According to the GAO, "The panel also found that while there are numerous statutory and regulatory provisions that apply to federal employees to protect against personal conflicts of interest, most do not apply to contractor personnel."
In the absence of those provisions, Serco's contract does impose one unique regulatory mechanism: In addition to overseeing other contractors' duties, the company is responsible for some of the oversight of itself. The contract states that, prior to its assessment by the governmental Award Fee Evaluation Board, "the contractor shall submit a self-assessment," which "should contain any information that may be reasonably expected to assist the AFEB in evaluating the Contractors [sic] performance."
Beyond that self-evaluation, Serco will likely not be subject to much substantive oversight. The company's prominent new role in Iraq debuts amid a great wave of DOD oversight failures in Washington.
As the "Global War on Terror" (GWOT) continues, oversight mechanisms are understaffed, underfunded and underperforming, according to Winslow Wheeler, director of the Straus Military Reform Project at the Center for Defense Information.
"Virtually the entire expanse of the DOD budget gets no oversight - certainly no aggressive oversight," said Wheeler, a former Senate staffer and GAO analyst. "I worked on Capitol Hill for over 30 years, and I've never seen it as bad as it is now."
A DOD Inspector General's Office (OIG) report, released last week by POGO, shows that OIG staffing has remained stagnant since 2000, although DOD funding has more than doubled and defense contracts have steadily multiplied. The report states that the OIG's shrinking capabilities have left it with "gaps in coverage in important areas." These include criminal investigation personnel, staff to respond to whistleblower complaints and oversight for intelligence agencies.
"As the delta between the resources of the Department and the DOD IG grows, it will continue to stretch our resources and affect our ability to be an effective oversight function and control for the Department of Defense, and could ultimately impact our ability to provide adequate coverage of services related to the GWOT," the report states.
The DOD's marked shortage of resources and oversight personnel opens the door for an increasing number of decisions to be made in response to pressure from contractors, according to Wheeler. He cites the example of weapons procurement. Throughout the Bush administration, many DOD weapons programs have increased in cost while production either remains the same or decreases. Additionally, the DOD has invested significant funds in unnecessary, irrelevant weapons, according to Wheeler, who points to an order of 184 F-22 fighters - $64.5 billion worth of aircraft - planes which have never been used in Iraq or Afghanistan.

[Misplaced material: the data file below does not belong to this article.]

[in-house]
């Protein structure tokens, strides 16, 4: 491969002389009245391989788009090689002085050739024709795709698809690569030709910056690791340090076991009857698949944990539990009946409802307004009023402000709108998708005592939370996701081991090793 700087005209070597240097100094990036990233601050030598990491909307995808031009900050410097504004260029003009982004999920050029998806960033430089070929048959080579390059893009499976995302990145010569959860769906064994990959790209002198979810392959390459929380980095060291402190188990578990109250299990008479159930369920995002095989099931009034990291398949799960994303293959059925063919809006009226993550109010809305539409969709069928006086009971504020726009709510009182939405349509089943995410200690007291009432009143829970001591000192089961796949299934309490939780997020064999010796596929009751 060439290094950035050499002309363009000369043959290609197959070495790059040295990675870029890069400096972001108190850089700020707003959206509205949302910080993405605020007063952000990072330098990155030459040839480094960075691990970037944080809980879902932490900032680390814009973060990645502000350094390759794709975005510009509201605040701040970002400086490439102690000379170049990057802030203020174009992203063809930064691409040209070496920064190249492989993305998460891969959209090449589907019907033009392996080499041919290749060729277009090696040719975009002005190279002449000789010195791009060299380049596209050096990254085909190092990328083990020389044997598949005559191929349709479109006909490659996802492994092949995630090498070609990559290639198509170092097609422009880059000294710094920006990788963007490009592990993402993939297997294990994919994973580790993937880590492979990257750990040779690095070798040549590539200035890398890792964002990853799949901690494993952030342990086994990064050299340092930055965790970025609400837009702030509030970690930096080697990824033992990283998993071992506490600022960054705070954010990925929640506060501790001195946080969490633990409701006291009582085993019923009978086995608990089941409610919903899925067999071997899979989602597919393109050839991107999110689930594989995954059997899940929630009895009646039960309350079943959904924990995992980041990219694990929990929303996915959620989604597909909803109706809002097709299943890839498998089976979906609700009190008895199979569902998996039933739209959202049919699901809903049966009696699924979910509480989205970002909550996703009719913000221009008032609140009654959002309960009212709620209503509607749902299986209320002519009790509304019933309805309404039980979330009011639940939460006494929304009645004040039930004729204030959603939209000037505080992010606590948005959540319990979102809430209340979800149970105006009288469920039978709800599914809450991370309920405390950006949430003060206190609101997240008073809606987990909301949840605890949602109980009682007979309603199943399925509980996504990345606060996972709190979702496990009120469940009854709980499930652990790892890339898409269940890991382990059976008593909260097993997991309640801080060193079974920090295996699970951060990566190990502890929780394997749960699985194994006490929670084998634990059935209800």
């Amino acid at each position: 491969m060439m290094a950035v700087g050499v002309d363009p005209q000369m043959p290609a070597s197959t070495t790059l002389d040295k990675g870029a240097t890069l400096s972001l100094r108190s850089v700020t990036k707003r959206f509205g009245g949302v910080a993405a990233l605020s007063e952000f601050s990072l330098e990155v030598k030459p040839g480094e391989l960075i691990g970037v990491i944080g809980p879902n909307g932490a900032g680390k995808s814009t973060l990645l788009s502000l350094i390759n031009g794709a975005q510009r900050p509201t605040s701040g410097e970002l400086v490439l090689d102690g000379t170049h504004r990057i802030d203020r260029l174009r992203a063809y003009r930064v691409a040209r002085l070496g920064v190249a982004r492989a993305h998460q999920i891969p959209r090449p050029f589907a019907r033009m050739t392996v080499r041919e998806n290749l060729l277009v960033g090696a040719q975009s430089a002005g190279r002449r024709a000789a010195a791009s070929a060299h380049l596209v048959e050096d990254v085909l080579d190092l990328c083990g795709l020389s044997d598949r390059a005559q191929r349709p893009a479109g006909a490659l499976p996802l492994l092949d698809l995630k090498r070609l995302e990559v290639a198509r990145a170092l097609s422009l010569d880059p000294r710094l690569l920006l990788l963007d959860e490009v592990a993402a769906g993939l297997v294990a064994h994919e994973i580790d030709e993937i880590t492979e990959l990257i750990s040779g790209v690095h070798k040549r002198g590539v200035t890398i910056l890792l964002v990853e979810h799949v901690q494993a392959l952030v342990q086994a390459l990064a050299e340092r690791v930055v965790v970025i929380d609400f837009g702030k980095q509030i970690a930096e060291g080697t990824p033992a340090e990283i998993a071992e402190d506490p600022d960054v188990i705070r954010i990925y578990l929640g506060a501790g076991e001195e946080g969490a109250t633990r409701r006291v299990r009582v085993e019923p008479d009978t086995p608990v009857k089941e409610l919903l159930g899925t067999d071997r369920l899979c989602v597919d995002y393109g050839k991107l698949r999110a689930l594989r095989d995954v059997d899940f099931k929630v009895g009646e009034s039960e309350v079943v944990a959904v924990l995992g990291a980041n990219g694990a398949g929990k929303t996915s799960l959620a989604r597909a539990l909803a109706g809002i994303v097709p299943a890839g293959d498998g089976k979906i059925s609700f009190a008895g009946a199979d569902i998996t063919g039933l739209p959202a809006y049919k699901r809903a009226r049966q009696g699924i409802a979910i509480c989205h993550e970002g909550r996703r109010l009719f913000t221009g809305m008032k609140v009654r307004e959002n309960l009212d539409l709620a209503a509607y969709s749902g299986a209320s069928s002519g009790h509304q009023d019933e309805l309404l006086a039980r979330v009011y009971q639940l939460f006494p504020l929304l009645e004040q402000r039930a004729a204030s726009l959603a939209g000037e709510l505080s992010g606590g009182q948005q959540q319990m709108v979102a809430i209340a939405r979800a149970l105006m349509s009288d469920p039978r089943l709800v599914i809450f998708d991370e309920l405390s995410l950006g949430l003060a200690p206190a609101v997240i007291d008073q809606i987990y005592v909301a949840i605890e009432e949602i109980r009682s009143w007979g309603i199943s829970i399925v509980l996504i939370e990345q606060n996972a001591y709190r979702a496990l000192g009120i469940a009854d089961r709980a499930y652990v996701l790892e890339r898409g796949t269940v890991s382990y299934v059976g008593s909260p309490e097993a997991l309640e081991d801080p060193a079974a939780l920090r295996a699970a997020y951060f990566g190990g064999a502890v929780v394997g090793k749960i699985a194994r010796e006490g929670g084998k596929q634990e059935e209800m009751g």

In these cases, government actions are often dictated by assessments made by contractors, and costs can easily run out of control.
"If Lockheed says, 'Oops! We screwed up on the F-22! We need more money,' then Congress complies,'" Wheeler said.
Oversight from Congress itself has played little role in reining in Defense Department spending and contractor abuse to date, according to Wheeler, who holds that, though some Congress members may want to perform defense oversight, they "don't know how to do it."
Moreover, Wheeler notes, when it comes to underfunding the DOD's inspector general, Congress is to blame. The legislature decides how much money each department office should receive.
However, the past few months have seen a spate of legislation on contracting reform. And Rasor points to a number of pending fraud-related lawsuits that will come to fruition in the next few years. Ultimately, almost any increase in DOD oversight would constitute real improvement, according to Rasor.
"No one was watching the store for the first five years of the war," she said.